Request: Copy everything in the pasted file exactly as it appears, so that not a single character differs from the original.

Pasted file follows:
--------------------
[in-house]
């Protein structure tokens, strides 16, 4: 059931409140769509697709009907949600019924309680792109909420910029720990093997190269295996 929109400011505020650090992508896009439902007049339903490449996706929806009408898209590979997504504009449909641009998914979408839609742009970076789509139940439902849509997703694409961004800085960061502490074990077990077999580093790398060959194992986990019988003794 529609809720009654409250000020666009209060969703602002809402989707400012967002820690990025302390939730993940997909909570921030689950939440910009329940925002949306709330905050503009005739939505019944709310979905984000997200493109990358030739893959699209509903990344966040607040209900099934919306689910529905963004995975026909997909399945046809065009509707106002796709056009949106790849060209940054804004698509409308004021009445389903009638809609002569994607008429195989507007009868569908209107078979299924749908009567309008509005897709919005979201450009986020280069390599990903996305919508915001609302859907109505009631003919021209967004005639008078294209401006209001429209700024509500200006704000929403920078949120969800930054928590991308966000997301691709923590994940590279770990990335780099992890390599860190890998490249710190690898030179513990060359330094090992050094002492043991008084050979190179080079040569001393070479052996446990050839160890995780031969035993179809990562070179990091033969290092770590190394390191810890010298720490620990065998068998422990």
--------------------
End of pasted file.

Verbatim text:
[in-house]
């Protein structure tokens, strides 16, 4: 059931409140769509697709009907949600019924309680792109909420910029720990093997190269295996 929109400011505020650090992508896009439902007049339903490449996706929806009408898209590979997504504009449909641009998914979408839609742009970076789509139940439902849509997703694409961004800085960061502490074990077990077999580093790398060959194992986990019988003794 529609809720009654409250000020666009209060969703602002809402989707400012967002820690990025302390939730993940997909909570921030689950939440910009329940925002949306709330905050503009005739939505019944709310979905984000997200493109990358030739893959699209509903990344966040607040209900099934919306689910529905963004995975026909997909399945046809065009509707106002796709056009949106790849060209940054804004698509409308004021009445389903009638809609002569994607008429195989507007009868569908209107078979299924749908009567309008509005897709919005979201450009986020280069390599990903996305919508915001609302859907109505009631003919021209967004005639008078294209401006209001429209700024509500200006704000929403920078949120969800930054928590991308966000997301691709923590994940590279770990990335780099992890390599860190890998490249710190690898030179513990060359330094090992050094002492043991008084050979190179080079040569001393070479052996446990050839160890995780031969035993179809990562070179990091033969290092770590190394390191810890010298720490620990065998068998422990």